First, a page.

After a fun Sunday night drinking and doing karaoke at the Blue Anchor Pub in Porstmouth, Hampshire, a group of eight women were heading home, singing “I’m in the Mood for Dancing,” when a group of men outside the S2 Club took immediate interest in their existence. The men began hurling homophobic abuse in their direction. And then, almost immediately, the verbal abuse turned into a physical attack.
The victims were 23, 24, 25, 27 and 32. By request, their names have not been given to the press.
The men kicked and punched and stomped on and at the women. One was punched in the face, leading her to lose seven teeth and gain a broken jaw. Another woman was pummelled in the chest, leaving bruises. Two got black eyes. Another has a bruised kidney and liver as well as a dislocated knee and shoulder. One woman told BBC South, “They were just punching me, kicking me, pulling my hair, grabbing me inappropriately and calling me a dirty dyke.”
The men hurled one woman against the shutters of a nearby shop after punching her repeatedly, and she recalls, “‘I just remember trying to protect myself. They were trying to get me on the floor. There was blood everywhere.”
A victim’s sister told The Portsmouth News, “‘The men had got off the girls but they were still hitting the older woman, I’d say at least 20 or 30 times. I was begging them to stop. It wasn’t until they heard the sirens that they threw her and ran off. They dropped her like she was nothing and ran back into the club. I turned around and one was stamping on a woman’s head. Another girl was fitting on the floor. It was horrendous, I’ve never seen anything like it. I’ve had nightmares.”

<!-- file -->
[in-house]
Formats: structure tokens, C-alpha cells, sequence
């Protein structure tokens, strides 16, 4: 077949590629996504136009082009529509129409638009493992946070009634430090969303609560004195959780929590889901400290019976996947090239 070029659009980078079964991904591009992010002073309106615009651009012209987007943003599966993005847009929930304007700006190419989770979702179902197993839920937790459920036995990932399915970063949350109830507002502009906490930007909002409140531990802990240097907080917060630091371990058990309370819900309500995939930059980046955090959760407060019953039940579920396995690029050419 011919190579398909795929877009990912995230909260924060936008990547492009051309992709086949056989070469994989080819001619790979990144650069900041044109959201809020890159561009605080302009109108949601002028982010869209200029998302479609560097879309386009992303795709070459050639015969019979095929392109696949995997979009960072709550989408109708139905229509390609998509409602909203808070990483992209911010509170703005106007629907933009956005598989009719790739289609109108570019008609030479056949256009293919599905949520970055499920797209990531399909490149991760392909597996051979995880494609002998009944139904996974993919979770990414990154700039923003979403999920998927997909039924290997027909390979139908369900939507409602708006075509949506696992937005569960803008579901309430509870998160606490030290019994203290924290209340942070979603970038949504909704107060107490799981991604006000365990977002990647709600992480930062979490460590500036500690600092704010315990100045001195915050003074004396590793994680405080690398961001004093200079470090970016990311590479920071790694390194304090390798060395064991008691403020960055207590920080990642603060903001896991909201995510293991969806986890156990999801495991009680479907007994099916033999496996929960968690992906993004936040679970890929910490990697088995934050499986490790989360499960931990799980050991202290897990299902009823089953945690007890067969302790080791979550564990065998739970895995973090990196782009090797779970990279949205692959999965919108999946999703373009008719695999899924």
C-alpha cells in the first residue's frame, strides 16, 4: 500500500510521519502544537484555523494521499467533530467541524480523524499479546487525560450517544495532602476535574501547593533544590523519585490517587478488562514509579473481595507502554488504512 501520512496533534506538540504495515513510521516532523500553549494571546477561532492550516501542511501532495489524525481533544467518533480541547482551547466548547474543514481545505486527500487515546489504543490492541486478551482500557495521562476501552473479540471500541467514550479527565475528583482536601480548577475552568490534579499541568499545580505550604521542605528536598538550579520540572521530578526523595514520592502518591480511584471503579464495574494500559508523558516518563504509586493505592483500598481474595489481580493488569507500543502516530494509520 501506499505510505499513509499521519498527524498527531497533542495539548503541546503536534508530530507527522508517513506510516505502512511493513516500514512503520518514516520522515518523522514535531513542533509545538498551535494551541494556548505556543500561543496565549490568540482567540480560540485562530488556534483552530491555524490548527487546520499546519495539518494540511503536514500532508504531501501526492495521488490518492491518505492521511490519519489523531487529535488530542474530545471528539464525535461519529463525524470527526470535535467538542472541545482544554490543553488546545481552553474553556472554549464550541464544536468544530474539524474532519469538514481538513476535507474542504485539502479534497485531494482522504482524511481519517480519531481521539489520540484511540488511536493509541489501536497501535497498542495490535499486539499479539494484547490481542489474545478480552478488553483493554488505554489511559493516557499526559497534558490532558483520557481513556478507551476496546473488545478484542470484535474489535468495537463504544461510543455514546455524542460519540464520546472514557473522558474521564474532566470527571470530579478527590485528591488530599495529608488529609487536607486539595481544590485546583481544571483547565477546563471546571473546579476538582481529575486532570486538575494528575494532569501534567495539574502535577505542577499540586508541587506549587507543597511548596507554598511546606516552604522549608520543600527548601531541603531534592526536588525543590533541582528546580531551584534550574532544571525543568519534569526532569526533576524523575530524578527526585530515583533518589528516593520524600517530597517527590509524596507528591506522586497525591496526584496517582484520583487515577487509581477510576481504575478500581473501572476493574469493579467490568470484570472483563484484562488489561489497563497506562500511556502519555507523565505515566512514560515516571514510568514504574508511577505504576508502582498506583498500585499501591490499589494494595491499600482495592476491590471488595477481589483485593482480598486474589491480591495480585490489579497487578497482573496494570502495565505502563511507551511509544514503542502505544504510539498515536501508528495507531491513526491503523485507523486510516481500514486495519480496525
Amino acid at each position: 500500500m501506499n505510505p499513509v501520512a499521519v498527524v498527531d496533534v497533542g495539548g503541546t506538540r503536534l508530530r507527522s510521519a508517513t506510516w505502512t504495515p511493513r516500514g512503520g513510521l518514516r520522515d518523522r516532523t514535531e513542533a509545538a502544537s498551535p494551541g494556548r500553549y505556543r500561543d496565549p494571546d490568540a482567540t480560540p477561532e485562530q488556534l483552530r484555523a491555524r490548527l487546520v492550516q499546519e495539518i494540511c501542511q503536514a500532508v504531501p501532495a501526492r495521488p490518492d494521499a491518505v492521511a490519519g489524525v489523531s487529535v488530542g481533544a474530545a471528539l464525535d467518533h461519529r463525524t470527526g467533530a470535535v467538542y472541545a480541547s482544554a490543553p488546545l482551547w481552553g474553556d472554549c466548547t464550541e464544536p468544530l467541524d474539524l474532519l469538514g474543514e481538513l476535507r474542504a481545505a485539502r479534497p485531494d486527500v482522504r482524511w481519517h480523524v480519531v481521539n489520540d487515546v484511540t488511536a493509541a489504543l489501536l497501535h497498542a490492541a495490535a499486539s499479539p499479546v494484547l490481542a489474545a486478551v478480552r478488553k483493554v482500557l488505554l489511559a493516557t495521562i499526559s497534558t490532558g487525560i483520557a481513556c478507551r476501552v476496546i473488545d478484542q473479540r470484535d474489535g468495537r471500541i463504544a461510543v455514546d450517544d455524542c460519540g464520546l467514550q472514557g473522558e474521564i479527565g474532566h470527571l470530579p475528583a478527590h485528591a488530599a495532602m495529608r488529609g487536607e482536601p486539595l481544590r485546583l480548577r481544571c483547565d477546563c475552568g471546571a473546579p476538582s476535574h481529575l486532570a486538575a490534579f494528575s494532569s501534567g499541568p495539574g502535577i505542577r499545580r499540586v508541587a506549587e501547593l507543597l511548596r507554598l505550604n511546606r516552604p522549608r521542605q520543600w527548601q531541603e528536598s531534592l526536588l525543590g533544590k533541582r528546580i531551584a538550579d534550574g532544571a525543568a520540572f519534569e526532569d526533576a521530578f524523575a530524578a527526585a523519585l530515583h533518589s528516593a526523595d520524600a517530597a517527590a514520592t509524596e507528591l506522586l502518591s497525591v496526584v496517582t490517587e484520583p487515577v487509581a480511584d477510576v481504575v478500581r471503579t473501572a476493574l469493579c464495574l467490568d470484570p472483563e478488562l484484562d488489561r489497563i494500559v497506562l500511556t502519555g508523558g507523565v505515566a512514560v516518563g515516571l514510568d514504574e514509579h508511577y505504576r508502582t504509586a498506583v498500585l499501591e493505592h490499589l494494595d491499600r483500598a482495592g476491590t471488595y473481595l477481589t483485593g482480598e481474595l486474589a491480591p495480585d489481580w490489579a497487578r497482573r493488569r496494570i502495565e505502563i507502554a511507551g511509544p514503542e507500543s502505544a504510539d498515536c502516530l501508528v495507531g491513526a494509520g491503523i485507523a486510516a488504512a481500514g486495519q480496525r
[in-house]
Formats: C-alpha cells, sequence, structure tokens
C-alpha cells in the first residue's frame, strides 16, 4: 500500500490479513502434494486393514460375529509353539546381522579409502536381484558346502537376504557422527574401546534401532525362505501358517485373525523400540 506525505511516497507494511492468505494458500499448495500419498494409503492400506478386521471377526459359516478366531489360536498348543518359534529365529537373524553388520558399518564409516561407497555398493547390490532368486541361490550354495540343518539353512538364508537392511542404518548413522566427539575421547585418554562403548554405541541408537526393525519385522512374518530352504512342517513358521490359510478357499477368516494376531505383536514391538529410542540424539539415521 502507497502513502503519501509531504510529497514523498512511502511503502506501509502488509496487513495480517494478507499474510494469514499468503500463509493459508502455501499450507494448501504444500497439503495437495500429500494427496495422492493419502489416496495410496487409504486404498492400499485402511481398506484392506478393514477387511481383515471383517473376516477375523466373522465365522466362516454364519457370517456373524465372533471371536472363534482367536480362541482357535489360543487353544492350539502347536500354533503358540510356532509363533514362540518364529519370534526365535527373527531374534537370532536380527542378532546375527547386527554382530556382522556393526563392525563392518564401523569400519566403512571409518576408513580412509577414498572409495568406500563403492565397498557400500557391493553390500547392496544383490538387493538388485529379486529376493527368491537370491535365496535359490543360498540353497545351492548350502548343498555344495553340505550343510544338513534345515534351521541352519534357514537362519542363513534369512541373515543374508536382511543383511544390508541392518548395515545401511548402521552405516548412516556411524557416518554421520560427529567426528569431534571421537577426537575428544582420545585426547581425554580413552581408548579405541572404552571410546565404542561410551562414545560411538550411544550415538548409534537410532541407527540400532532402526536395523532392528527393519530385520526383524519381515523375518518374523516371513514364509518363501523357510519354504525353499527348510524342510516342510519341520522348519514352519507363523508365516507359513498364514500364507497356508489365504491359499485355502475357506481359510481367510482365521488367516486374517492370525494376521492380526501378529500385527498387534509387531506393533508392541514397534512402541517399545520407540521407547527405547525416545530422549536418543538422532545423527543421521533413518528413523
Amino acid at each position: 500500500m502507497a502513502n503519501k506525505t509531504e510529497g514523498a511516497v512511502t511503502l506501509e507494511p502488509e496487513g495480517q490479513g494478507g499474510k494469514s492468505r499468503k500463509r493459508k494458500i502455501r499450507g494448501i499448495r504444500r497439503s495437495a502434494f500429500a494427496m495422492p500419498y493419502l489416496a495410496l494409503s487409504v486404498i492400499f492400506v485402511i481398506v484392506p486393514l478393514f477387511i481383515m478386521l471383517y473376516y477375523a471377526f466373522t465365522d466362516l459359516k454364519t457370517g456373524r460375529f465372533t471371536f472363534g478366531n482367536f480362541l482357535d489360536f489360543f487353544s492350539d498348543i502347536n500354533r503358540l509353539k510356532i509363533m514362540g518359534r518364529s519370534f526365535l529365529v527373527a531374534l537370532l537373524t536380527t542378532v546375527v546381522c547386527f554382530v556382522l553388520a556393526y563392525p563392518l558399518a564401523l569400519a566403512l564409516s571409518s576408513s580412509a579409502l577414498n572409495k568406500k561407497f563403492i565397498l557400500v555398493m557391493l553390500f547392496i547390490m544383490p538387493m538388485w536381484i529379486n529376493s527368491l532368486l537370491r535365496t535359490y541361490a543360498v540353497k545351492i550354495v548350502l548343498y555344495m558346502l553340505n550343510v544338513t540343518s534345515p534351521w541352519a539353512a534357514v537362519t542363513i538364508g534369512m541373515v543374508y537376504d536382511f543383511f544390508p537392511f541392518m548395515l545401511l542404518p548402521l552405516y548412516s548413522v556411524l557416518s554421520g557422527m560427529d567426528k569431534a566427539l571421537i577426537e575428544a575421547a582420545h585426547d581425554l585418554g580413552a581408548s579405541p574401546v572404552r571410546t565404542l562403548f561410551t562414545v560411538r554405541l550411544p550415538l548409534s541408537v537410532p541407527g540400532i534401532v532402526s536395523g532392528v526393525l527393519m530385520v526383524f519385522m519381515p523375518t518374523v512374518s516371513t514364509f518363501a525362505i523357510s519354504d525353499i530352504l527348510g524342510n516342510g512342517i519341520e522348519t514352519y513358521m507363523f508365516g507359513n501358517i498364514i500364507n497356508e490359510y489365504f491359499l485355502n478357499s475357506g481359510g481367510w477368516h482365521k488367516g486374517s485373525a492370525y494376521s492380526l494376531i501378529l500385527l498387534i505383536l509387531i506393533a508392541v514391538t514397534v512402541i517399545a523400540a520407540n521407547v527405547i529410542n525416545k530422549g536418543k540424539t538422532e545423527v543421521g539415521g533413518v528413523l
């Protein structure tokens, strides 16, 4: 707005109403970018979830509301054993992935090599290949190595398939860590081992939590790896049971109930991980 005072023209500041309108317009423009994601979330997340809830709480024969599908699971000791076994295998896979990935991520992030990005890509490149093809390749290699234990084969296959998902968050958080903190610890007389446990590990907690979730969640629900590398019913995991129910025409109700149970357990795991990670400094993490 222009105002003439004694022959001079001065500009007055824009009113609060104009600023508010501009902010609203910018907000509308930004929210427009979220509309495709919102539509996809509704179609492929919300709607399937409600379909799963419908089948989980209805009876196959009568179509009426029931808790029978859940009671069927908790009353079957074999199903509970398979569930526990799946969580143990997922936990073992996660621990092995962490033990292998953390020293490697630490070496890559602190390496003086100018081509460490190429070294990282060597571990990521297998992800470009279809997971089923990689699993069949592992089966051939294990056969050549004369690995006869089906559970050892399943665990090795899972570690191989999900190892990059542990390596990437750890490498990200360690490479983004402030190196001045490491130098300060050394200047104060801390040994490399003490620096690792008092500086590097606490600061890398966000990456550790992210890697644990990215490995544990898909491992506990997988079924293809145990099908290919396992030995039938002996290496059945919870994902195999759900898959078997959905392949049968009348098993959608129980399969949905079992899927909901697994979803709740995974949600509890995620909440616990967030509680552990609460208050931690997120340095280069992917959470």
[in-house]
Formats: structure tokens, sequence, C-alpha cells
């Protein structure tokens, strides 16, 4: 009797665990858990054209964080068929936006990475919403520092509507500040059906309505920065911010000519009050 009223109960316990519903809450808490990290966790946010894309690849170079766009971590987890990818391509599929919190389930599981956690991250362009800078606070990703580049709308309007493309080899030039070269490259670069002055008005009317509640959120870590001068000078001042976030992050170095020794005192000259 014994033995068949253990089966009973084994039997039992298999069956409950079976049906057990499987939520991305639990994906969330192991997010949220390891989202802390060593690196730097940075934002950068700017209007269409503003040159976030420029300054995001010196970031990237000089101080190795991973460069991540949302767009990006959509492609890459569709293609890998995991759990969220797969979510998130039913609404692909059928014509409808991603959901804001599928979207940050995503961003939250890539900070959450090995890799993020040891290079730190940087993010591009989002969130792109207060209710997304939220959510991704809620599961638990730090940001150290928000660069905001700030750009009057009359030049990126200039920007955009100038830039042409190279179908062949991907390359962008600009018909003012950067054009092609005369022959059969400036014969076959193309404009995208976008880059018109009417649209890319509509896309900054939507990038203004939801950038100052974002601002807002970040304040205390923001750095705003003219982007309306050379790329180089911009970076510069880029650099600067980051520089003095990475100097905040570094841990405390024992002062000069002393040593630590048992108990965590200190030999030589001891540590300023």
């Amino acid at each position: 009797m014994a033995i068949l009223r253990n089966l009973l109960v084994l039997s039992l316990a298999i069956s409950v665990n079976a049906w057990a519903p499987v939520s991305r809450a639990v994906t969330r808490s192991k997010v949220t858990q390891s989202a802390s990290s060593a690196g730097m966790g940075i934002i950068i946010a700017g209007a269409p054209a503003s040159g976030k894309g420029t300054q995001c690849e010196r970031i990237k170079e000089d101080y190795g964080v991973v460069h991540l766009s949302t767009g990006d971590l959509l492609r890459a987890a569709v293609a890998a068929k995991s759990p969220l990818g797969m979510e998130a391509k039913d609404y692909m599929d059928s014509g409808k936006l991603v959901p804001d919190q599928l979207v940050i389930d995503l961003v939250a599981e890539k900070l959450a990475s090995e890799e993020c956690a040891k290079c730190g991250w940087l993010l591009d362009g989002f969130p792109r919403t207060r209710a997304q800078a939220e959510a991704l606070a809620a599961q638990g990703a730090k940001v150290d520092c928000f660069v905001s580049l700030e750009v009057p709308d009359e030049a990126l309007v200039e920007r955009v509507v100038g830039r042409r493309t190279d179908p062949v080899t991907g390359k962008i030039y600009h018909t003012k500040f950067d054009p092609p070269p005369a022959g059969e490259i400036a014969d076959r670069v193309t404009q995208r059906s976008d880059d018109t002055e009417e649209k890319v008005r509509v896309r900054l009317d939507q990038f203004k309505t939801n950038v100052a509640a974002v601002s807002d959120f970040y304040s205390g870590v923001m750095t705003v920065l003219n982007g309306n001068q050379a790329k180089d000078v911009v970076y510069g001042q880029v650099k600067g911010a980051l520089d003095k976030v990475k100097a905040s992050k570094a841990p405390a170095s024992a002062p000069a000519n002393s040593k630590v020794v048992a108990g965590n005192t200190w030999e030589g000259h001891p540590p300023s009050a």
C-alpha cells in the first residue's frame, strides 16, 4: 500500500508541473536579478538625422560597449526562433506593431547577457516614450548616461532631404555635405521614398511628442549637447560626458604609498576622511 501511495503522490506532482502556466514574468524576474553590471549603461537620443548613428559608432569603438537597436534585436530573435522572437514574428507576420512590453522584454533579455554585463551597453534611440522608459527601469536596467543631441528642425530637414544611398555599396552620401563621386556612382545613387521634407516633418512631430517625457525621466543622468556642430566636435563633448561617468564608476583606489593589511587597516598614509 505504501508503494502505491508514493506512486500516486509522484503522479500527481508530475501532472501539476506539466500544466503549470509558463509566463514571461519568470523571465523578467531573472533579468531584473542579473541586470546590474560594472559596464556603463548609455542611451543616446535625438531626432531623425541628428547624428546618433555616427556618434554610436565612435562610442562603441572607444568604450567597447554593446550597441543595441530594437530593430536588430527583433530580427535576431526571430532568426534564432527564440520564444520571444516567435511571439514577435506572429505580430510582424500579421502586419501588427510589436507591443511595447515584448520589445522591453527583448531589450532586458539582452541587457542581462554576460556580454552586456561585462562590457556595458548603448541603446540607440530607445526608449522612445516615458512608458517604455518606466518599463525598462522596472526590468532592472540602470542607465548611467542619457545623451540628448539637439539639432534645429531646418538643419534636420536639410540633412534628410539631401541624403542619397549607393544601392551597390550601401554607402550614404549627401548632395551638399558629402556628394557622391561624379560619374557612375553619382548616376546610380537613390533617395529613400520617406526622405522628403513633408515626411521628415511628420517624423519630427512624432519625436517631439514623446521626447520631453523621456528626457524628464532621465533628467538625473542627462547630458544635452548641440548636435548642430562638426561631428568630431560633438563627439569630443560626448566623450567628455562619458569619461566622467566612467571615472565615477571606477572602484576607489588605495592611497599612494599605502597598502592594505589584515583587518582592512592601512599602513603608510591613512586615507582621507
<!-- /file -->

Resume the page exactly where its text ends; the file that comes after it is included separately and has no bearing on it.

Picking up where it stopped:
It’s unclear how many men were involved. Most headlines and stories, including Logo, Pink News and The News, cite “a gang of 15 men” responsible for the attack, but the BBC has written that the victims “say they were set upon by seven men who shouted homophobic abuse before kicking and punching them.” Other reports say 20-30 men were involved.
In a statement to the press, the women reported being emotionally and physically scarred from the event: “All involved have been left with injuries and many left emotionally scared. We are angered but overall we are fiercely upset. Innocent women trying to get home to their families should not be disgustingly attacked due to being homosexual.” Simply being visibly gay was enough to make these women the victim of violent homophobia.
The Hampshire police said they are “investigating an altercation between two groups at about 11.25 PM on April 16th.” Three men in their mid-twenties, from London, were arrested on suspicion of assault occasioning actual bodily harm. A Portsmouth 27-year-old was arrested on suspicion of affray. They remain under investigation at this point but have all been released. Facebook commenters on the BBC South’s interview with victims, as well as commenters on other news posts about the crime, seem preoccupied with an allegation that the men involved were Polish.
According to the BBC, the Hampshire Constabulary “has appealed for witnesses to come forward,” but the Constabulary’s website reveals no such appeal currently posted. According to LGBTQ Nation, victims have been in touch with the Police’s Lesbian and Gay Liaison Officer.
BBC News South reports that the victims and their friends have been disheartened by police response to the incident, telling them: “I don’t think they handled it well at all. We was telling the police who assaulted people and they let ’em go in taxis. No other witnesses got called to give statements. There was 20-30 men involved – I don’t understand how only four has been arrested.”
Another victim recalled: “They’ve handled it completely wrong, they didn’t even come over and check if we were OK. There was no photos taken of the injuries. I’ve been groped and grabbed as well as the other girls. We should have had a female officer there.”
A statement of response from the Hampshire police declares: “We have explained our complaints procedure to the victims as they have indicated they are unhappy with the response they have received. If a formal complaint is made we will investigate thoroughly.” The police told the BBC that “homophobic crimes are treated with the upmost seriousness” and that “several lines of inquiry are ongoing.”
The victims took pictures of their own injuries. I have not included said photos, but you can see them here.
The crime happened in public, with multiple witnesses, and police arrived on the scene within ten minutes… yet, somehow, nobody has been charged with a crime.